Unless you're thinking about your period, fertility, or a big change like menopause, your hormones probably aren't top of mind during an average week. But sometimes, even when life feels like business as usual, those hormones can be out of balance.
To find out more about why our hormones act up, we chatted with GP, Dr Sarah Tedjasukmana.
Hormones play a key part in keeping many of our bodily functions running smoothly — menstrual cycles, sleep, weight, libido, food digestion, blood sugar levels, stress — so a shift in the status quo can be significant.
"Sometimes an imbalance is a temporary state that is easily reversible. If I choose to party all weekend and get my sleep hormones out of whack, I can fix that with some restful days and a few good nights of sleep," explains Dr Tedjasukmana. "But sometimes the imbalances are signs of underlying illnesses such as thyroid disease, diabetes, polycystic ovarian syndrome or endometriosis."
Given our hormones have many roles, the signs that they are off kilter can vary and, frustratingly, many of the symptoms can also have other causes.
Dr Tedjasukmana reassures us that by staying across the below warning signs and booking an appointment with your GP if you're worried, you should be able to maintain balanced hormone levels.
1. Menstrual irregularity
"If you menstruate, track your cycle so that you know what is normal for you," advises Dr Tedjasukmana. "That way, if you notice any changes like less frequent periods or severe premenstrual syndrome (PMS), you'll know it's time to check in with your doctor."
2. Poor sleep
If you're not getting enough sleep, and the sleep you do clock is interrupted, it can be a sign that your hormones are out of whack, so pay attention to your sleep patterns.
Dr Tedjasukmana explains that in a broad sense, sleep is probably the number one thing to help hormones stay balanced. Ideally, we should go to bed and get up at the same time every day.
"Your body follows circadian rhythms that work like an internal body clock. Being consistent with your sleep habits helps keep this regular. Changing things up all the time only confuses it," says Dr Tedjasukmana.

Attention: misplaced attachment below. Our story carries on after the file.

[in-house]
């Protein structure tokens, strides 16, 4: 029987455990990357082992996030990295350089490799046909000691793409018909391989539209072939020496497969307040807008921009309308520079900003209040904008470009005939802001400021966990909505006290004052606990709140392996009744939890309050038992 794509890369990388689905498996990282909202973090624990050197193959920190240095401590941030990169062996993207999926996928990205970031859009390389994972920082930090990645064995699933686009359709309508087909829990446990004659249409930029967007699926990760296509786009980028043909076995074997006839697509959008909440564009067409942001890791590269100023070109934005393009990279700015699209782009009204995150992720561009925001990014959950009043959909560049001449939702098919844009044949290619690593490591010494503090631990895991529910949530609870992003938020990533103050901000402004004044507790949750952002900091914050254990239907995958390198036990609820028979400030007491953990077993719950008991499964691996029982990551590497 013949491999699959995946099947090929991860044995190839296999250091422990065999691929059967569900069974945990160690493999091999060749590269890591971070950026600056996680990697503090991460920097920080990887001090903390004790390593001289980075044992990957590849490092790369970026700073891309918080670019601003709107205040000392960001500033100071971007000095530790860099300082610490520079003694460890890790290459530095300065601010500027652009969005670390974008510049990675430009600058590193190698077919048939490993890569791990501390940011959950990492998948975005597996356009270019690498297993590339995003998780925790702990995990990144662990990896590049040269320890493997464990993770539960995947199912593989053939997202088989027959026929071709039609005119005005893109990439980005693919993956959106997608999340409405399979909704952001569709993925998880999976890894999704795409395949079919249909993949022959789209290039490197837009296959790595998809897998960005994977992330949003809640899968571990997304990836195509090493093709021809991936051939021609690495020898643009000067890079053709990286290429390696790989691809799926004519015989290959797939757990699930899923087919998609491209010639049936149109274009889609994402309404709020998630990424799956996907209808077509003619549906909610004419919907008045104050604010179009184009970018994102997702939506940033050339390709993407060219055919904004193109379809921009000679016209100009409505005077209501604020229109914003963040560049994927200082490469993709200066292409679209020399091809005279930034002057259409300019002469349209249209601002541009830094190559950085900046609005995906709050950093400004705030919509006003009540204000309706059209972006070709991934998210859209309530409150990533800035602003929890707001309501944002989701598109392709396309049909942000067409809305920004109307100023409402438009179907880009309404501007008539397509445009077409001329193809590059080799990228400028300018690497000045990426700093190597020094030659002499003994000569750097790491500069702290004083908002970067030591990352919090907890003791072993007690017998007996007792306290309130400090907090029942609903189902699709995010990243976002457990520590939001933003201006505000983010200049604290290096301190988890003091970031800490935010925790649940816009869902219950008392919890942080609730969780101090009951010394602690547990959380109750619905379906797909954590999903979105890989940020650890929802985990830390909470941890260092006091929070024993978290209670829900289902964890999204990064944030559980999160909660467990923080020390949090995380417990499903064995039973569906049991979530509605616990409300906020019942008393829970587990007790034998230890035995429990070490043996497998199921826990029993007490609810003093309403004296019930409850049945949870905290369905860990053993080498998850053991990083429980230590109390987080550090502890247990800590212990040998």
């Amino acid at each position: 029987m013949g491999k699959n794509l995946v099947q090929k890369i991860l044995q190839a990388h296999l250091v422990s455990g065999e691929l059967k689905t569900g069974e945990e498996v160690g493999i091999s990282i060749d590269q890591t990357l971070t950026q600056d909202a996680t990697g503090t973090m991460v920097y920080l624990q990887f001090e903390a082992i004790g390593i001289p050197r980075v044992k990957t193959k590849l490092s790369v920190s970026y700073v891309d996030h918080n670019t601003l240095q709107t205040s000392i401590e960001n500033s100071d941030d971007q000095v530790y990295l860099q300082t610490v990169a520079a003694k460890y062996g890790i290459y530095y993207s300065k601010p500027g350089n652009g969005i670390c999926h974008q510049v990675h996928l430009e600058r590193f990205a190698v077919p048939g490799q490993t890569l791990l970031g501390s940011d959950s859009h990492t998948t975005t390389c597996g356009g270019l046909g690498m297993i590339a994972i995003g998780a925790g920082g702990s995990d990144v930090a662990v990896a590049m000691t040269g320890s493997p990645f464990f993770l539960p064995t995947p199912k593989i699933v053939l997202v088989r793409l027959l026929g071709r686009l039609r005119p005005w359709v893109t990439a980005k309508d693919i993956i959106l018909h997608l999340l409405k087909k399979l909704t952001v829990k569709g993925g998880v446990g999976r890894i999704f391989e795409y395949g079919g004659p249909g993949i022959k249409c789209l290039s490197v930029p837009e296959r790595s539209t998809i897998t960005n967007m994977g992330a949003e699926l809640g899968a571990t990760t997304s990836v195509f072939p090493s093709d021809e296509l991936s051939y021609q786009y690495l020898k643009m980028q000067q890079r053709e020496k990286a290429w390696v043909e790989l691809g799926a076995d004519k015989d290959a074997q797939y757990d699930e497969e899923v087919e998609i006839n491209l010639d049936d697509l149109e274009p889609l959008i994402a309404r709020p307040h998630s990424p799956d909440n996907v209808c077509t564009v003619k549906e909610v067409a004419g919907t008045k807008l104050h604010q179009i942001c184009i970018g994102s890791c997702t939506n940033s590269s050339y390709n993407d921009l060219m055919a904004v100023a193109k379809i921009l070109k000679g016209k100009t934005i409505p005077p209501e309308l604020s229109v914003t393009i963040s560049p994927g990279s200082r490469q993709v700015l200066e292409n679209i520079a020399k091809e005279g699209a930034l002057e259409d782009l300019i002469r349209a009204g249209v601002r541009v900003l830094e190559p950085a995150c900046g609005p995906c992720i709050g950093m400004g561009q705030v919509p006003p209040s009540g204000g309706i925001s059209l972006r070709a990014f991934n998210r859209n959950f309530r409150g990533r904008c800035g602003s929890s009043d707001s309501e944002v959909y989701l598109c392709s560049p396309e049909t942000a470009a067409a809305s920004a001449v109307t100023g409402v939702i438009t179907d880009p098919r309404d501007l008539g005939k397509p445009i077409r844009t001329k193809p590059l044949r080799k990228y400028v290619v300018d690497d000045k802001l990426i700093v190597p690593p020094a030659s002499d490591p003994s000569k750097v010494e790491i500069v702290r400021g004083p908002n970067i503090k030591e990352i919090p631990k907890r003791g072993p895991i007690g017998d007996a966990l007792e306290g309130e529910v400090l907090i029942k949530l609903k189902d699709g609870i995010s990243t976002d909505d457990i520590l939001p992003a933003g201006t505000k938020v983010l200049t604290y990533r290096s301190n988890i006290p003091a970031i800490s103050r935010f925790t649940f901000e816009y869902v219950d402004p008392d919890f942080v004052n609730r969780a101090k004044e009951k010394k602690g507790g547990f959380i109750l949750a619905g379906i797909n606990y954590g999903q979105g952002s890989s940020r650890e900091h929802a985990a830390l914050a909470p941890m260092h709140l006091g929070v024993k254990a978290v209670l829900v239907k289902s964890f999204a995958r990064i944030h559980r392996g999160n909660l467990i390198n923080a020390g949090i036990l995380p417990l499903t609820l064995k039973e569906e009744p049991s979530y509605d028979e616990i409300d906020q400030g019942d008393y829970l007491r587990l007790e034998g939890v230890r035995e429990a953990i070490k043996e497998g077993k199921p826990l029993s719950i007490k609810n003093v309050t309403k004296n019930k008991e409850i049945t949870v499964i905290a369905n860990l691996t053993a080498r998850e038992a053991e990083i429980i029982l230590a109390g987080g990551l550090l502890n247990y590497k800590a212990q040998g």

Given our main sleep hormone is melatonin, which we produce in response to darkness, it's best to wake up in the early morning light as that's when this hormone switches off and tells the body it's daytime.
3. Hormonal acne
As you likely remember from high school, changes in hormones can wreak havoc on your skin. For adults, breakouts are often referred to as hormonal acne. Dr Jo-Ann See, Dermatologist and founder of All About Acne, explains that most often, this kind of acne appears regularly and in women aged 25 and over and is often related to the menstruation cycle.
"It's your body's natural hormones that are triggering your oil glands," says Dr See. "The most important thing is to diagnose it because it's a completely different subset to teenage acne. This type of acne is longer-term and you certainly don't want to miss it if you have an underlying polycystic ovary syndrome."
Dr See doesn't like to see patients sucked into spending a lot of time and money on their acne when it comes to managing it. Instead of splurging on harsh treatments and potions, Dr See suggests seeing a doctor and spending on a low-priced un-clogging cleanser like the La Roche-Posay Effaclar Foaming Gel Cleanser. If that doesn't work, some people will then need to see a specialist dermatologist for further acne treatment.
4. Change in appetite
Protein triggers the satiety hormones that tell us when we're full and should stop eating, so a low or increased appetite can mean your hormones are off.
Dr Tedjasukmana advises that healthy hormone balance is not about the number on the scales but more about a well-balanced diet. Along with protein, she recommends lots of fruit and veg, good fats, fibre for maintaining gut health and avoiding too much sugar because of its impact on insulin levels.
5. Feeling flat
People who menstruate will be familiar with how hormones can mess with your mood. But many of us have come to expect swings at certain points of our cycle. Feeling flat at other times can often be brushed off and blamed on work or a busy week. Keep an eye on changes in how you feel, whether it's fatigue, extra stress, low mood, or a lacklustre libido — they can all point to haywire hormones.
Our hormones usually run a tight ship, so look out for any changes to your mind and body and chat to your doctor if you have any concerns.